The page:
Maria Ingrande Mora (they/she) is a content designer and a brunch enthusiast. Her love languages are snacks, queer joy, and live music. A graduate of the University of Florida, Maria lives near a wetlands preserve with two cats, two children, and two billion mosquitoes. She can often be found writing at her stand-up desk, surrounded by house plants. Unless the cats have destroyed them.
I had the opportunity to interview Maria, which you can read below.
CW: Discussion of mental illness (specifically depression and anxiety)
First of all, welcome to Geeks OUT! Could you tell us a little about yourself?
Hi! I’m a genderqueer Floridian trying to survive their state’s authoritarian regime and stay in love with the beautiful place they call home. I’m the parent of two teens and the author of two queer books for young people.
The Immeasurable Depth of You follows extremely online Brynn as she’s banished to Florida to spend the summer with her estranged dad on a houseboat with no internet access.
It’s a story for and about teens who are living with mental illness. It’s a story of self-acceptance in the face of the negative self-talk that so often becomes an indelible part of the lives of young people with anxiety, depression, and other diagnoses. It’s also a little bit spooky and a little bit funny!
As an author, what drew you to the art of storytelling, specifically young adult fiction and speculative fiction?
I was a precocious reader as a young person. I found a lot of comfort and companionship in books. While it was a long journey to get there, it was also a natural journey to contribute my own stories to young people needing a moment of escape.
I am very drawn to speculative fiction in all forms. Stepping slightly outside of our world allows for so many creative ways to hone in on the ways we connect with others and with ourselves.
Growing up, were there any stories in which you felt touched by/ or reflected in, in terms of personal identity? If not or if so, how do you think this personally affected you as a writer?
Weetzie Bat had a huge influence on me as a teen. I remember reading it cover to cover in the bathtub, refilling the water every time it got cold. It was one of the first unabashedly queer and magical stories I read as a young person, and it let me recalibrate what fiction could be.
As a writer, who or what would you say are some of your greatest creative influences and/or sources of inspiration in general?
I feel like I’m one giant mishmash of creative influences because I’m so drawn to stories in any form. I’ve fallen in love with fictional characters my whole life, and their worlds and narratives have consistently inspired me to tell stories that make people feel things. Big, huge emotions can be so satisfying when they’re contained by the safe constraints of a story.
What are some of your favorite elements of writing? What do you consider some of the most frustrating and/or difficult?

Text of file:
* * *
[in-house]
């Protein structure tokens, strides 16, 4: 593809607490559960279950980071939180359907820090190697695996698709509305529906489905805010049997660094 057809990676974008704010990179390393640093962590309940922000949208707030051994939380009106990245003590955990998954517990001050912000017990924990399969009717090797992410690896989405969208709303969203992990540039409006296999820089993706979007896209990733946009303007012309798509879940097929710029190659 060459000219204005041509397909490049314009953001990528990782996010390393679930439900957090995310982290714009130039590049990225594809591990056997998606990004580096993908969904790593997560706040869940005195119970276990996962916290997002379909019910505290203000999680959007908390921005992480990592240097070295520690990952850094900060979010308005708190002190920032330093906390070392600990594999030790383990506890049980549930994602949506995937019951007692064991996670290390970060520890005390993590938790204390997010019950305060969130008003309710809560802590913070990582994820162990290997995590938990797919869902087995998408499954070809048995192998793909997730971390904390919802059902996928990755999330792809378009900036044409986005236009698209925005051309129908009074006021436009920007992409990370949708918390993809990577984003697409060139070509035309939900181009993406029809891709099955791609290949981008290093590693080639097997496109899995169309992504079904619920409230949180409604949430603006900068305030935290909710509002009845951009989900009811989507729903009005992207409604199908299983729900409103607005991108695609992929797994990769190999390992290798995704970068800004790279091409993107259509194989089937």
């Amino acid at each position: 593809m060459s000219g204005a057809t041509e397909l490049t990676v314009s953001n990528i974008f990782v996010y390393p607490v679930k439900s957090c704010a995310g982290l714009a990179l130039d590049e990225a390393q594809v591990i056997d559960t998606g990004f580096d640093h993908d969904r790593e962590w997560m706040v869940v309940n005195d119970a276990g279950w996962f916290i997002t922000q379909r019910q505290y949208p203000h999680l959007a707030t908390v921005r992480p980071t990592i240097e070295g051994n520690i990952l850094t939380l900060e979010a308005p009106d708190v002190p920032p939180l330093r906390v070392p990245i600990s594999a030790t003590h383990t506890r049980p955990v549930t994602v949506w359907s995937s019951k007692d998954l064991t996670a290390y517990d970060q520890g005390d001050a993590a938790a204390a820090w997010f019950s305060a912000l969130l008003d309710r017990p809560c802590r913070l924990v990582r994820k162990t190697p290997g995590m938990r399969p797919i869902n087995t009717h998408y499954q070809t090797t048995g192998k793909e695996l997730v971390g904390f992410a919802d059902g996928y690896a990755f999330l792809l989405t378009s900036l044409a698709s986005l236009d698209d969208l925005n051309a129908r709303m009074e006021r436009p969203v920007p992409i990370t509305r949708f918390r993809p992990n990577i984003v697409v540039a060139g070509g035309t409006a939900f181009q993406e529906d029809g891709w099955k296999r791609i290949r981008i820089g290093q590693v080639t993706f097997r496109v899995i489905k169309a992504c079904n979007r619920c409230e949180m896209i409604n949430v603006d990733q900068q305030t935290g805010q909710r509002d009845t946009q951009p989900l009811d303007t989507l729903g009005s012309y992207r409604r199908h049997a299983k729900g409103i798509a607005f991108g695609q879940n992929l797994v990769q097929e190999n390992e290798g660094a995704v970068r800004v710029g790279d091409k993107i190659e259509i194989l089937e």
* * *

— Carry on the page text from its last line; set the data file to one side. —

I love whatever part of writing I’m not currently doing. When I’m drafting, I’m longing to revise. When I’m revising, I’m longing to start a new draft. That friction is part of what keeps the creative process exciting to someone like me (a person with ADHD).
Every once in a while, I get in such a deep flow that I feel like I’m experiencing the story first-hand. This often involves sort of weeping over my keyboard. Those are my favorite moments. I hope those transformative moments exist for the reader, too.
Aside from your work, what are some things you would want others to know about you?
I’m in my 40s and I’m still on an ongoing, evolving journey of self-discovery. Life doesn’t stop being exciting when you hit a certain milestone age. And you’re never locked into one label or identity.
What’s a question you haven’t been asked yet but that you wish you were asked (as well as the answer to that question)?
What Florida animal are you most scared of?
Definitely water snakes. While I’m also VERY scared of alligators, the whole thing where snakes can swim at the surface or under the surface makes them profoundly terrifying to me. I become nearly catatonic with fear. If the snakes ever figure this out I’m done for.
What advice might you have to give for aspiring artists?
Don’t wait for someone else to tell you that you’re an artist.
Are there any other projects you are working on and at liberty to speak about?
On Free Comic Book Day, you can check out my comics debut, Ranger Academy! It’s an all-ages story that you don’t need to be a Power Rangers fan to get into. I hope you’ll check it out.
Finally, what LGBTQ+ books/authors would you recommend to the readers of Geeks OUT?
I just finished She Who Became the Sun and I’m just haunted by how beautiful and perfect it was. I cannot wait for the sequel. Time to suffer!